Well look at me go!

After pulling my thumb out of my arse and getting through to the council about getting a disability bus pass (A bit useless since I last got a bus on the 14th of June, but it WILL give me cheap access to the local pool) I also got a phone call from the Nurse Practitioner at RL. Firstly, they’ve not got the physio pack, so are going to chase up London for that, and secondly, the Pudsey physio can’t treat me, and they want to get Rheumatology to make a properly co-ordinated care plan for me, that covers physio, CBT, investigations and everything. This will probably also cover what I need prescribing, will get me the pre-advice for A+E for when I arrive, and will get me back on track for getting to Stanmore in about a year.


So effectively, currently the person who has the most grip on what’s going on and how it really affects me is my local Nurse Practitioner. She’s brilliant.


The remains of today are going to be spent rewriting my PIP form. Wish me luck.

A first in the history of life.

Rang the surgery at 11.30. They took 25 “rings” to answer, I asked for an appointment and was told there was one on Monday at 10.30. I said “Yes please!”, and somehow the receptionist went back into the spielf of “You’ll have to ring back tomorrow if you want an appointment…”


But I clung on “You’d just said there was one available on Monday though?”

“Yes, but if you want anything done sooner, you’ll hae to ring back tomorrow…” (Ignoring the reality that if I ring back tomorrow, I won’t be able to get through, etc)


So I have an appointment on Monday. A real GP appointment where I’m going to egt to a named doctor (Either Dr F again, or the Locum). I’ve not had a real GP appointment for so long that I’m giddy.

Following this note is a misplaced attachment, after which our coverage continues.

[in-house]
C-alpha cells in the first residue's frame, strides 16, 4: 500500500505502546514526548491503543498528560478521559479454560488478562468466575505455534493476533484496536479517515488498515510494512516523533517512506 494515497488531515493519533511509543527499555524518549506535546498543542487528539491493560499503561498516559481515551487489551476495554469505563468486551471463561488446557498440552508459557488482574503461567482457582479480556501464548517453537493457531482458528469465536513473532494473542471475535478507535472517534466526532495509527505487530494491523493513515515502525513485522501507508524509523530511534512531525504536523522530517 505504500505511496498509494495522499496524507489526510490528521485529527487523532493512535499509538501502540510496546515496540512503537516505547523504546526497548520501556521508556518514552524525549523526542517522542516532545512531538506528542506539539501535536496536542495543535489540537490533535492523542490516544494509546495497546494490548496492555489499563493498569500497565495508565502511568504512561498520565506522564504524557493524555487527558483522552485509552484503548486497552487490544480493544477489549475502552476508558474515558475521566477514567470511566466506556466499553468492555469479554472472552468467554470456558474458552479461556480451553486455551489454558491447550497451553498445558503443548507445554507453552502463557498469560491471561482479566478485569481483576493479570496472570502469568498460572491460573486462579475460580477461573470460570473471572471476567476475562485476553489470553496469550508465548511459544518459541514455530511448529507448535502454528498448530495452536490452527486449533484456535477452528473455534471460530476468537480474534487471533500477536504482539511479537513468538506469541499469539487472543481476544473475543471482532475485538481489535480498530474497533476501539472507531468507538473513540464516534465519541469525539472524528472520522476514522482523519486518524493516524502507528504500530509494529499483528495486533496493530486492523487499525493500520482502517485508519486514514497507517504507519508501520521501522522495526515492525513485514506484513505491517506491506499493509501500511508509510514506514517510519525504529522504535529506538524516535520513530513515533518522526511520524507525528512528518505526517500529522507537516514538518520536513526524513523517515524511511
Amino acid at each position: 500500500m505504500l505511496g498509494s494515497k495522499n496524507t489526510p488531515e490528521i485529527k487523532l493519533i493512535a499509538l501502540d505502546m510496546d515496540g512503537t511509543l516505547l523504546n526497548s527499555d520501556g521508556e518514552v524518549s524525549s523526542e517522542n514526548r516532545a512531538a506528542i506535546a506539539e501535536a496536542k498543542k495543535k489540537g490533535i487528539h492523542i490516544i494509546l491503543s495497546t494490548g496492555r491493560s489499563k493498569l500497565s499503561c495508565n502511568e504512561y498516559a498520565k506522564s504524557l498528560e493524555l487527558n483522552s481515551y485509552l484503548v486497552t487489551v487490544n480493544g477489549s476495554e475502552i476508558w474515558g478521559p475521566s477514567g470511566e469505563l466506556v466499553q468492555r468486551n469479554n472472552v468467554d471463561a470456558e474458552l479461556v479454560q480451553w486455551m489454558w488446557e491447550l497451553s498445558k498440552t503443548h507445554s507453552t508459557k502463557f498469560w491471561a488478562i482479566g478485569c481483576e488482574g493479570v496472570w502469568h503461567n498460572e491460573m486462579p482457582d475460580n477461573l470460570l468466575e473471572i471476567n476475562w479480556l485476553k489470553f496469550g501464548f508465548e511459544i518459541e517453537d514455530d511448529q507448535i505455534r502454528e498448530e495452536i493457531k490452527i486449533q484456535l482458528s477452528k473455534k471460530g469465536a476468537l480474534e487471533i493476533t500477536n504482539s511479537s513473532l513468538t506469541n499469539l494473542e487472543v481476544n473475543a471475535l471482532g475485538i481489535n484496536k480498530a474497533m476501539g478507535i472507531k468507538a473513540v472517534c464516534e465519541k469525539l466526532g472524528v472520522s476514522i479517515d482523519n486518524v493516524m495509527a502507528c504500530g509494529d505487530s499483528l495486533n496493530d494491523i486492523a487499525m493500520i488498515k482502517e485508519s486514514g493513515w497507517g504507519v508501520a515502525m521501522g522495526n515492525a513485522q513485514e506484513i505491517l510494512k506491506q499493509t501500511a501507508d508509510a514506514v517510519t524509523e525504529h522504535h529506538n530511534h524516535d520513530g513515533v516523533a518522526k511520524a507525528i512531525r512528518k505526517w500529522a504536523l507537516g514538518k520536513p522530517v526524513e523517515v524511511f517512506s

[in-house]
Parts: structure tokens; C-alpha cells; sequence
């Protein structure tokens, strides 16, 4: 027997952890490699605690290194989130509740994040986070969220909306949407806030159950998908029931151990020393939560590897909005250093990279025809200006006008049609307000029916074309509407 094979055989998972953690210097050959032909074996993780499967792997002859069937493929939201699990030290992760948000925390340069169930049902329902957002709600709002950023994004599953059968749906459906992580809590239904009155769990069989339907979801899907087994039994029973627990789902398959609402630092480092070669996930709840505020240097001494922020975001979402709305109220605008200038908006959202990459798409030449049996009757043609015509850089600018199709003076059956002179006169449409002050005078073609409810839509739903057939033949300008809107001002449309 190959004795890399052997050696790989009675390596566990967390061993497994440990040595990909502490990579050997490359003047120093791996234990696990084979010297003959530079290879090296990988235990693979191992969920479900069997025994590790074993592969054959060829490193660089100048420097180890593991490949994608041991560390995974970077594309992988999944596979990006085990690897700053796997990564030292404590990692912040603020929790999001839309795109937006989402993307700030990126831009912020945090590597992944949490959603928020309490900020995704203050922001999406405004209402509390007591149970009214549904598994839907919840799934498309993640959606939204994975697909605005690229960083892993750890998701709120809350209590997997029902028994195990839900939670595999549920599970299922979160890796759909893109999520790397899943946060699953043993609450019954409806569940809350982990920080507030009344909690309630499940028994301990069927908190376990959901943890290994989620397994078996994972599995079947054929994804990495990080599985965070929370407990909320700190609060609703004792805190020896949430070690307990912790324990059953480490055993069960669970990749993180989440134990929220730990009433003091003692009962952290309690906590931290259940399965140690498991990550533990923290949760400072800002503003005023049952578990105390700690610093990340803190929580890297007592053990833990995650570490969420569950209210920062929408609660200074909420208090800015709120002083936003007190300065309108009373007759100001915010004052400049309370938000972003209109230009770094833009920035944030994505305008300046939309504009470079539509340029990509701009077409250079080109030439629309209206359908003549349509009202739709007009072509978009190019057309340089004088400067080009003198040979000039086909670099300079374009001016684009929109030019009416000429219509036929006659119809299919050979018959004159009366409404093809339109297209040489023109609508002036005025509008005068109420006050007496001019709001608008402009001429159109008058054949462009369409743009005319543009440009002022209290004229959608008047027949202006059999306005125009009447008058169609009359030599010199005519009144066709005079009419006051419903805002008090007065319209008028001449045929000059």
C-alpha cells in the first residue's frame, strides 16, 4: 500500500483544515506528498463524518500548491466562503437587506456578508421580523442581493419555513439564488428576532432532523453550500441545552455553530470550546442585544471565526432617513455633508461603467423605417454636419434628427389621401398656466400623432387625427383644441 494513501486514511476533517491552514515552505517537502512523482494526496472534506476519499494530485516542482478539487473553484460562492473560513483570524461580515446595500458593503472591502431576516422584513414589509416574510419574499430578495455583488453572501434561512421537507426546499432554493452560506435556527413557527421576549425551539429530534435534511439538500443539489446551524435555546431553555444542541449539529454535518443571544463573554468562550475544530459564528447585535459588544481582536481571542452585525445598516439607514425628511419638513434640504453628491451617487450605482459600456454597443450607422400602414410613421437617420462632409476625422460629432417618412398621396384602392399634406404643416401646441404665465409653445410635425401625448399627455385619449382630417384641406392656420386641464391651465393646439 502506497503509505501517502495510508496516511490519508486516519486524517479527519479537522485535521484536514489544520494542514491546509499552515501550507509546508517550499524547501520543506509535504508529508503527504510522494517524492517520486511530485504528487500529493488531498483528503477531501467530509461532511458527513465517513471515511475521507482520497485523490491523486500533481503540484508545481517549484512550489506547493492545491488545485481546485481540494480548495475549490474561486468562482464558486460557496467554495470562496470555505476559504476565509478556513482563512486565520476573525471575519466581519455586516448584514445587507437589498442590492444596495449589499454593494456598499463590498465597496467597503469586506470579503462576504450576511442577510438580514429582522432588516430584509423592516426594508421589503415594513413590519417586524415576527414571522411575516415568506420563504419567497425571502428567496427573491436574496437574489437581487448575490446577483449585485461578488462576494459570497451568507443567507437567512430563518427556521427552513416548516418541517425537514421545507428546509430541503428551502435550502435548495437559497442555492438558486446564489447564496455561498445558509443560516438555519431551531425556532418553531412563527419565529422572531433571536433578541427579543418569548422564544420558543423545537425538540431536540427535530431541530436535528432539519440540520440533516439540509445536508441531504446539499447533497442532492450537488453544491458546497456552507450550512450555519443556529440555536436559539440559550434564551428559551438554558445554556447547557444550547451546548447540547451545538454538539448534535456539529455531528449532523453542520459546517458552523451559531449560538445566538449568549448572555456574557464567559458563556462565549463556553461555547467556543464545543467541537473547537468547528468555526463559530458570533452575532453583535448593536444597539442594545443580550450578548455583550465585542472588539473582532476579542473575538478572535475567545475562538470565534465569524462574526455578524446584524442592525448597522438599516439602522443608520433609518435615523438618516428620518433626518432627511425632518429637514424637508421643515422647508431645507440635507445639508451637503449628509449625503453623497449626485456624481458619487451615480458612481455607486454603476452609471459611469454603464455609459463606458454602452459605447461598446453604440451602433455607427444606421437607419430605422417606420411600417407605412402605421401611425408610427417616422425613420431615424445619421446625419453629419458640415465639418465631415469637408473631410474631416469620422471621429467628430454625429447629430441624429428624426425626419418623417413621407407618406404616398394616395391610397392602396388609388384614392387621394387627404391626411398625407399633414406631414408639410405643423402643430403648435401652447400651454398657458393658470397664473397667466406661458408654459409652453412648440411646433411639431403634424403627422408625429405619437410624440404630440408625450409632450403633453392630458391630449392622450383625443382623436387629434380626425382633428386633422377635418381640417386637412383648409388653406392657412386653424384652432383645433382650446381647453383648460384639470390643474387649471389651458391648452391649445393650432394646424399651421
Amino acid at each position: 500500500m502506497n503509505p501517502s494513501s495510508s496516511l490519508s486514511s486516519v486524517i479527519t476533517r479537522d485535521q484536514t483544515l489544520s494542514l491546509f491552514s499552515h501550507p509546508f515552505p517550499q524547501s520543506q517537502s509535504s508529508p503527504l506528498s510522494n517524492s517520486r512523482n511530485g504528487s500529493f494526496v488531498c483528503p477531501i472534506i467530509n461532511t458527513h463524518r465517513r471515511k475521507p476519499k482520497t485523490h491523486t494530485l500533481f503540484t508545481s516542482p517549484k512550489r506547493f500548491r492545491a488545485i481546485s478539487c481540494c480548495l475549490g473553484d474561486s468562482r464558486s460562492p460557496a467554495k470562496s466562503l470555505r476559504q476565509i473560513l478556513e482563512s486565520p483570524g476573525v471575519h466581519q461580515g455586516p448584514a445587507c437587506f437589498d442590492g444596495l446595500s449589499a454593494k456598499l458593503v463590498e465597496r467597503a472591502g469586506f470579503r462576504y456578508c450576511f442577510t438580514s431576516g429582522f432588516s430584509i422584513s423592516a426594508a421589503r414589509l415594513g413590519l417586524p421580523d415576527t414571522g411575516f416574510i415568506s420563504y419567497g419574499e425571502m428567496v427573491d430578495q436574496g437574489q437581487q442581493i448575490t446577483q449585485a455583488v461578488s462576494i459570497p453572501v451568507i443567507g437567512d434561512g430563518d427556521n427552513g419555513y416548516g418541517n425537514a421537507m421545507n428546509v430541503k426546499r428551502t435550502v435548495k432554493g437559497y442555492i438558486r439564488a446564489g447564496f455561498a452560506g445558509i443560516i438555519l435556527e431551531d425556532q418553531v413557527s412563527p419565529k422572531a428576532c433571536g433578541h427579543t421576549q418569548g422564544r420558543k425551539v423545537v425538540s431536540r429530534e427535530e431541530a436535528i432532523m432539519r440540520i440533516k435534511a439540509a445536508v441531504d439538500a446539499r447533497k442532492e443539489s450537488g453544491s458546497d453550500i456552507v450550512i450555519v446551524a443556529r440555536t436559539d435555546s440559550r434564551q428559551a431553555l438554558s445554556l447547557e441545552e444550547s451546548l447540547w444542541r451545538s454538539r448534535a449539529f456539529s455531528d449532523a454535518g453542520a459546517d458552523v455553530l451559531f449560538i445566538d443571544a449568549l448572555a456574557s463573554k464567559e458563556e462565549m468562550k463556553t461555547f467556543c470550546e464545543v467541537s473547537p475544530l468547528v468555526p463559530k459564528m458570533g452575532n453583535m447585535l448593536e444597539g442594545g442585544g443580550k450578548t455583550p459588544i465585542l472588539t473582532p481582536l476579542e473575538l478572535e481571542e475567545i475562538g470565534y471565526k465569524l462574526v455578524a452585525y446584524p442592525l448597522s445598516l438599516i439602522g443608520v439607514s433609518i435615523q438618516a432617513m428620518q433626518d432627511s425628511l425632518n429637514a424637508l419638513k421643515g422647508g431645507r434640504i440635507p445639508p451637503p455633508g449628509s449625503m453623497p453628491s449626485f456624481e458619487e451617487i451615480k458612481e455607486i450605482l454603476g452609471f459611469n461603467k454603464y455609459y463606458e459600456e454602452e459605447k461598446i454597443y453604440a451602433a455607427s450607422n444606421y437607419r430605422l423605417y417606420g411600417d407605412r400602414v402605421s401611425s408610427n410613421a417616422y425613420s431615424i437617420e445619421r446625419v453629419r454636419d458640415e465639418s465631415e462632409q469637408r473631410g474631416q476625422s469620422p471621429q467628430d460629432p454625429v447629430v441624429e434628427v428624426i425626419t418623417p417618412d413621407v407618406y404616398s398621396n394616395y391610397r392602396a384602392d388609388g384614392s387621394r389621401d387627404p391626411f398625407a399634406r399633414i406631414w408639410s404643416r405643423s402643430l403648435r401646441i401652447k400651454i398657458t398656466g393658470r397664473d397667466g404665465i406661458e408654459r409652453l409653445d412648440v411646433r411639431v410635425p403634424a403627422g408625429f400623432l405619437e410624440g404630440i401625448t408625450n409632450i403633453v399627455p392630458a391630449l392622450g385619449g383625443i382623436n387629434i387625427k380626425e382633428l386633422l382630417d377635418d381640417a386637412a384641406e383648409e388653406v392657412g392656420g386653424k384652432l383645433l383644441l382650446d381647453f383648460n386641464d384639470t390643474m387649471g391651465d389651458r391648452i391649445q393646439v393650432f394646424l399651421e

Unshocked, but zapped

My right hand got increasingly worse, leading to another 111 call, and a trip to LX.


LX were fantastic – Appointment was booked for 19.00, I arrived at 18.45 and was seen at 18.46, no exaggeration needed.


By 19.00 I was back in the car with my best friend’s mum, with a prescription for more diazepam in my hand and insctuctions to get an electromyography booked.


So that’s an MRI for the hip needed, and an electromyography for the hand. I’ve also been told to get my rheumatology appointment moved forward. The doctor was incredibly sweet and kept calling me “young lady”, but he did try to unscrew my head and pull one of my shoulders out of socket. He was very nice about it though, so you’ll note that I didn’t really mind.


It’s now up to the GP to not drop the ball. Going to phone them tomorrow morning (Today was a bank holiday) and get an appointment to get both the MRI and the EMG sorted.


Amusingly, it’s almost two years to the day since my first EMG for hand pain in the medial nerve, which at the time was put down to spending too much time at my desk. I didn’t have a desk at the time, but back then I could be cowed by a fairly lowly OT. Nowadays, I eat registrars for breakfast and pick my teeth with the bones of consultants. It might go better this time.

Back to normal. Oh well.

Phoned the GP at 8.40 this morning, to attempt to get an appointment to follow-up on my dislocated hip, and the new and mysterious pains in my hands. Of course, the only “appointment” available was a phone consultation on Wednesday, and since I needed to be physically examined (I’m not saying that eyes were needed, I’m saying that either sight or touch was needed) that wasn’t going to quite cut the mustard.